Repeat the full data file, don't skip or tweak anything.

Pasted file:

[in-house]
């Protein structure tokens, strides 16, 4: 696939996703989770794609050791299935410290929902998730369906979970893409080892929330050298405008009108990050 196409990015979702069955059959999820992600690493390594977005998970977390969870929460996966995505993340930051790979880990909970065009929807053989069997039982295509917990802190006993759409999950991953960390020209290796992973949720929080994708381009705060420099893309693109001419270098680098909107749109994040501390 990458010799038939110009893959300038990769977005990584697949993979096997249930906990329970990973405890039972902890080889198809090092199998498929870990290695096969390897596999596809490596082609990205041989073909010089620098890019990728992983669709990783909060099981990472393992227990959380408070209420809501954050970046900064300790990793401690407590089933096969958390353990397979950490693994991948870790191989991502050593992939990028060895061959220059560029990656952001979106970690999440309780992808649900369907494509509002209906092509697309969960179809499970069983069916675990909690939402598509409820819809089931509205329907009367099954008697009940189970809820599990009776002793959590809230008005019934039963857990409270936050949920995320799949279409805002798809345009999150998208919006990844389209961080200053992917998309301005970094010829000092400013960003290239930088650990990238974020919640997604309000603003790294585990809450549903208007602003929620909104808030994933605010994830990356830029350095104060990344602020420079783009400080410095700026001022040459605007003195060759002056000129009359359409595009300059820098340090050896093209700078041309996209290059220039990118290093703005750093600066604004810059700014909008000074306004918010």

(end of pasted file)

[in-house]
């Protein structure tokens, strides 16, 4: 696939996703989770794609050791299935410290929902998730369906979970893409080892929330050298405008009108990050 196409990015979702069955059959999820992600690493390594977005998970977390969870929460996966995505993340930051790979880990909970065009929807053989069997039982295509917990802190006993759409999950991953960390020209290796992973949720929080994708381009705060420099893309693109001419270098680098909107749109994040501390 990458010799038939110009893959300038990769977005990584697949993979096997249930906990329970990973405890039972902890080889198809090092199998498929870990290695096969390897596999596809490596082609990205041989073909010089620098890019990728992983669709990783909060099981990472393992227990959380408070209420809501954050970046900064300790990793401690407590089933096969958390353990397979950490693994991948870790191989991502050593992939990028060895061959220059560029990656952001979106970690999440309780992808649900369907494509509002209906092509697309969960179809499970069983069916675990909690939402598509409820819809089931509205329907009367099954008697009940189970809820599990009776002793959590809230008005019934039963857990409270936050949920995320799949279409805002798809345009999150998208919006990844389209961080200053992917998309301005970094010829000092400013960003290239930088650990990238974020919640997604309000603003790294585990809450549903208007602003929620909104808030994933605010994830990356830029350095104060990344602020420079783009400080410095700026001022040459605007003195060759002056000129009359359409595009300059820098340090050896093209700078041309996209290059220039990118290093703005750093600066604004810059700014909008000074306004918010």